We all love stargazing, watching them twinkle in a clear night sky. But have you ever seen planets appearing to twinkle too? You must have then wondered why or how this happens? Scientists and experts have found that sometimes planets do appear to twinkle to unnoticeable degrees. You might observe planets twinkling if you spot them low in the sky. That is because, in the direction of any horizon, you would be looking through more atmosphere than when you look overhead. Imagine if you could see stars and planets from outer space. You would notice both shining steadily as there would be no atmosphere to disturb the steady streaming of their light. However, due to a lot of atmospheric factors, planets do not usually twinkle but stars do. Let’s now try to understand that in detail.
While observing stars in a clear night sky, you will see them twinkle.
There is a technical term for this: astronomical scintillation, an effect caused due to our planet’s atmosphere. As light travels through the blanket of air around our planet, it is diffracted or in simple terms, bounced around, causing a quick apparent dimming and brightening — what we call a twinkle. While some stars are found to physically change in brightness over time, they typically do so over a longer time period. Astronomers monitor these changes sometimes for hours, but more often for days, weeks, or even numerous years. A major scientifically defined phenomenon that causes stars to twinkle is known as atmospheric refraction.
Atmospheric refraction is the phenomenon behind the twinkling of stars. Light from the stars on entering the Earth’s atmosphere undergoes refraction and hence causes the twinkling of stars.
The term atmospheric refraction refers to the deviation of the straight light rays caused by the atmosphere. Atmospheric refraction is mainly caused due to variation in the density of air in the Earth’s atmosphere.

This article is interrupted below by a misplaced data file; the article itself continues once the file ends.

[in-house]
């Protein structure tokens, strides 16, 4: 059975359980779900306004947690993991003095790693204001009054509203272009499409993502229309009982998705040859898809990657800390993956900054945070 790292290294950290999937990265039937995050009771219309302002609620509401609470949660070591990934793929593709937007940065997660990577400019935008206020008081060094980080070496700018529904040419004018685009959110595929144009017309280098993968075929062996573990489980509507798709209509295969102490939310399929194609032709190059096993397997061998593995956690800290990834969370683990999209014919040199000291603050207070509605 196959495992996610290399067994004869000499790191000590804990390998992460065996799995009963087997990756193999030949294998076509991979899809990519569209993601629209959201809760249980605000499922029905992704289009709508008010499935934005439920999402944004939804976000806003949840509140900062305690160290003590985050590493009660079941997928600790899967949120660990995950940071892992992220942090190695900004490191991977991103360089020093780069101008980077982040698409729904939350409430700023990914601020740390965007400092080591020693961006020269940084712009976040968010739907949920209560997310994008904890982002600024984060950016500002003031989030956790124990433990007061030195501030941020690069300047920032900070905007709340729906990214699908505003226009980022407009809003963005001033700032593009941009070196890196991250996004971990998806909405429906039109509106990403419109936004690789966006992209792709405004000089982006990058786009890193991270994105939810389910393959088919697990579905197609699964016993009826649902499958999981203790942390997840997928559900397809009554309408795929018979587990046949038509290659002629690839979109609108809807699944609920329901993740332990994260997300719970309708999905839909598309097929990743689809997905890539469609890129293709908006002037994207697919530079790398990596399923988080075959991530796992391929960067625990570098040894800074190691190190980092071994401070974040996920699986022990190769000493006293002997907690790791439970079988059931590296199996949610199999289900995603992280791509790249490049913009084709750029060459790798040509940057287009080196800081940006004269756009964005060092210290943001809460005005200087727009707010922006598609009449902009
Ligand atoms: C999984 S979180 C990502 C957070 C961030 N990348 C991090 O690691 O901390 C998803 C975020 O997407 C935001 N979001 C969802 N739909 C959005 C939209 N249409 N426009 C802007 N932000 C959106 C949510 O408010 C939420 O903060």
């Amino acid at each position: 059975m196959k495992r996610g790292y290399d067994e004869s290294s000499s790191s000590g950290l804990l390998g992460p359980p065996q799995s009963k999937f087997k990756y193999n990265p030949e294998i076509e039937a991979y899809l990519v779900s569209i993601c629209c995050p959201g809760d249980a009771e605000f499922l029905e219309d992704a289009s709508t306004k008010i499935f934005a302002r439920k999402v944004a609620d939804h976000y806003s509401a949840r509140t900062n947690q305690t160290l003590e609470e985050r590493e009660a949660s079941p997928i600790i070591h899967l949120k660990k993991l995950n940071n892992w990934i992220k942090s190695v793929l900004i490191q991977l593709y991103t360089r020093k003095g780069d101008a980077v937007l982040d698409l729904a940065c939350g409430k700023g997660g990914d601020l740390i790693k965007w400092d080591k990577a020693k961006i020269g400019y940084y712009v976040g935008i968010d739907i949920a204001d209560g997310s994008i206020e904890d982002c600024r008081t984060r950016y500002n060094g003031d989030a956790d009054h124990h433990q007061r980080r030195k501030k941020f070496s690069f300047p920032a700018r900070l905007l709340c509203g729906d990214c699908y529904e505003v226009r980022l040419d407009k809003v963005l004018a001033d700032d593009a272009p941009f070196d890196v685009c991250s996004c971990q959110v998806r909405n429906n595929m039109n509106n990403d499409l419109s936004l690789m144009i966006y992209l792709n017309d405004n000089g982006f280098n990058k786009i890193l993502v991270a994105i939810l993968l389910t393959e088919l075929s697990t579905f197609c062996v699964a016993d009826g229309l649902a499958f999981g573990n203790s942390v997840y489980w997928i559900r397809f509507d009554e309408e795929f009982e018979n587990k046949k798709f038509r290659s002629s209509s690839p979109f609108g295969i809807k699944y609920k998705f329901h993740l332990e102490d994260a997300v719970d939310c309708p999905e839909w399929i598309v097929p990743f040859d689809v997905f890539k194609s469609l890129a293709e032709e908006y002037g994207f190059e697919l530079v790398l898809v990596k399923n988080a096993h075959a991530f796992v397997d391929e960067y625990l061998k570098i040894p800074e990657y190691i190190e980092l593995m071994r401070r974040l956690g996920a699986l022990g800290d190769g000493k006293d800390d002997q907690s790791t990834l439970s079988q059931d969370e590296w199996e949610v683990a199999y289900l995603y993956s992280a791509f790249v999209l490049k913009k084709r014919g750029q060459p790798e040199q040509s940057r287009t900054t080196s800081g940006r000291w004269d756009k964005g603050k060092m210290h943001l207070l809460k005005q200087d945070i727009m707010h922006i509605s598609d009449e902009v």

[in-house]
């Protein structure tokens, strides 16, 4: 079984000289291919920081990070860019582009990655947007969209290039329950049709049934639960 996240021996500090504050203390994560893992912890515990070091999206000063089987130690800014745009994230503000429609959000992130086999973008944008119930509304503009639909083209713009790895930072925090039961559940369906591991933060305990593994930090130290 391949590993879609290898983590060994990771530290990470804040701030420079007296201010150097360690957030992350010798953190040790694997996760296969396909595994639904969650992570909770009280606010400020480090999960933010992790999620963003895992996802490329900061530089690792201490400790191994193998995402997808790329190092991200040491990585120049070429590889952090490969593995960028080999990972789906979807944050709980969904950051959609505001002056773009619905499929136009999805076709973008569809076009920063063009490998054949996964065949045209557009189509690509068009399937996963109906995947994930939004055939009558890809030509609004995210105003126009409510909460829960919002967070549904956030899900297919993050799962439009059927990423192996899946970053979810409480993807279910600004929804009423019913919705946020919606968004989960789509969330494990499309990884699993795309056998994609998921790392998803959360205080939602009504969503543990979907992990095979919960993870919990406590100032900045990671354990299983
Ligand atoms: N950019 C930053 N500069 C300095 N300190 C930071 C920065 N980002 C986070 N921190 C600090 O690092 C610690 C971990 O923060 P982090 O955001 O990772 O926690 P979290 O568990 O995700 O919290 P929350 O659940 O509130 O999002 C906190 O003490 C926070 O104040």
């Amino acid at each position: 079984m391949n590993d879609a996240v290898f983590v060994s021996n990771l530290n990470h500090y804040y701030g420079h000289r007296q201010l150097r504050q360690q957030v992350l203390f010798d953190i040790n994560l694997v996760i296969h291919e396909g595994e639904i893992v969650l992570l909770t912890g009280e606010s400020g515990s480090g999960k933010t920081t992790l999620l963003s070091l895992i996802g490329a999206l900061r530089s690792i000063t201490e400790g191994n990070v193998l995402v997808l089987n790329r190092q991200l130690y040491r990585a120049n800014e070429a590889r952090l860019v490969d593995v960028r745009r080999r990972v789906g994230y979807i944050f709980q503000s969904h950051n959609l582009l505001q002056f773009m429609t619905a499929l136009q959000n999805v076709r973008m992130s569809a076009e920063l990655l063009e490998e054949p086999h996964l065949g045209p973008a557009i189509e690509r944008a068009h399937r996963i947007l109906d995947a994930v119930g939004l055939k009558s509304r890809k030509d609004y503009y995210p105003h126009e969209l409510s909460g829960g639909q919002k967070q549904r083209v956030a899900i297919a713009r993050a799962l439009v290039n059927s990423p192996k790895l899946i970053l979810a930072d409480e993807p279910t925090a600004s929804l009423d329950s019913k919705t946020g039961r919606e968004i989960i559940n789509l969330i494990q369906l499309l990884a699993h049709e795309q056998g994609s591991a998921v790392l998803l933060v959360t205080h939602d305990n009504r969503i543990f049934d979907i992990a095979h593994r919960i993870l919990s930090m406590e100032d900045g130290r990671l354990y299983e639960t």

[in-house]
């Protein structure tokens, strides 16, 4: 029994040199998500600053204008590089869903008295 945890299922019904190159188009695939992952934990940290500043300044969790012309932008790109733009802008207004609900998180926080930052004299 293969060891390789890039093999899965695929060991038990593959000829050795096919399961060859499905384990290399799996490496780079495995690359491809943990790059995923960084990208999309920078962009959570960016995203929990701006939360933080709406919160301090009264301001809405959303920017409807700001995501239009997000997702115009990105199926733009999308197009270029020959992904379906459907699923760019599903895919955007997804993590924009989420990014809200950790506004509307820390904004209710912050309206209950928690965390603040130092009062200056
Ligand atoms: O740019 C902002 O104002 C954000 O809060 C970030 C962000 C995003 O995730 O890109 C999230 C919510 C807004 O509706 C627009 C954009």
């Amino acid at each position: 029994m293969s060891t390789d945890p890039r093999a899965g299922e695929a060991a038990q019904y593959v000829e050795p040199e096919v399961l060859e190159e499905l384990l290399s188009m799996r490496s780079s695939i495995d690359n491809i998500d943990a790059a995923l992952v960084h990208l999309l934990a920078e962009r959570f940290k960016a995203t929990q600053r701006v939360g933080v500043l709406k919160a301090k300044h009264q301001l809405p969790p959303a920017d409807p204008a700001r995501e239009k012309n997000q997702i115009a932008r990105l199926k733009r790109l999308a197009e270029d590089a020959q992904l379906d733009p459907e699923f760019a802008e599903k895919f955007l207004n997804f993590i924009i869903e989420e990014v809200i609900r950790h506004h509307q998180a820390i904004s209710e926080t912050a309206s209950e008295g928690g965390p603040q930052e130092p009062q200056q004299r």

When a light ray passes through the atmosphere, the variation in the density of air changes the deviation of the light rays every single time. Due to this, the source of light seems to shift down or up and can often stretch or shorten. This is what gives out a twinkling effect. When stars or even a planet refract a larger amount of light, they appear bright whereas when they refract a lesser amount of light, they look dim. And that’s why they appear to twinkle!
Here is a video that will help you better understand the refraction of light. It is the same refraction that causes the twinkling of the stars.
Planets are much closer to the Earth when compared to stars. Due to their relatively closer distances, planets have a finite size when being observed from the Earth. Stars on the other hand, are further away and hence, a beam of light coming from a star appears much smaller than a beam of light from a nearby planet. Thus a star’s smaller light beam is more noticeably bent in the atmosphere, causing twinkling, whereas the light beam from a planet generally does not appear to move at all. This is why stars twinkle and planets do not.
Nearby planets appear like tiny disks in the sky. This would be seen much better and with more clarity with a telescope than with the naked eye. If you see through a telescope, planets will appear as tiny disks while stars look like points. Planets and their apparent sizes are usually said to be larger than the pockets of air that would distort their light, so the diffractions cancel out and the effects of astronomical scintillation are negligible.
Hence, to sum it up, planets do not twinkle because:
Technically planets do twinkle but not in a way that is noticeable to our naked eye. This is because unlike stars plants do not produce any light of their own and instead reflect the light falling on them from our sun. The light reflected by planets is of low intensity and of a steady nature. On top of this their distance from Earth is relatively small and hence appear much larger in size than than the stars that are lightyears away. The atmospheric refraction caused on the light from these planets are negligible and hence planets do not twinkle.
If you want to observe planets in a bit more detail you would need a telescope. Not to worry you can learn how to make a telescope at home!
Have you ever seen planets twinkle like stars? Tell us more about your experiences in the comments below.
Enjoyed reading this? Also check out these reads from The Learning Tree Blog: Why Do Some Plants Eat Insects?
Writing has always been Shreesha’s passion, be it for imparting knowledge or expressing opinions. In her former role as a journalist, she contributed to enriching society with knowledge. Now, at BYJU’S, she has moved on to something more exciting – creating tailor-made content for students. When she is not writing, you would find her looking for new ways to engage her child.
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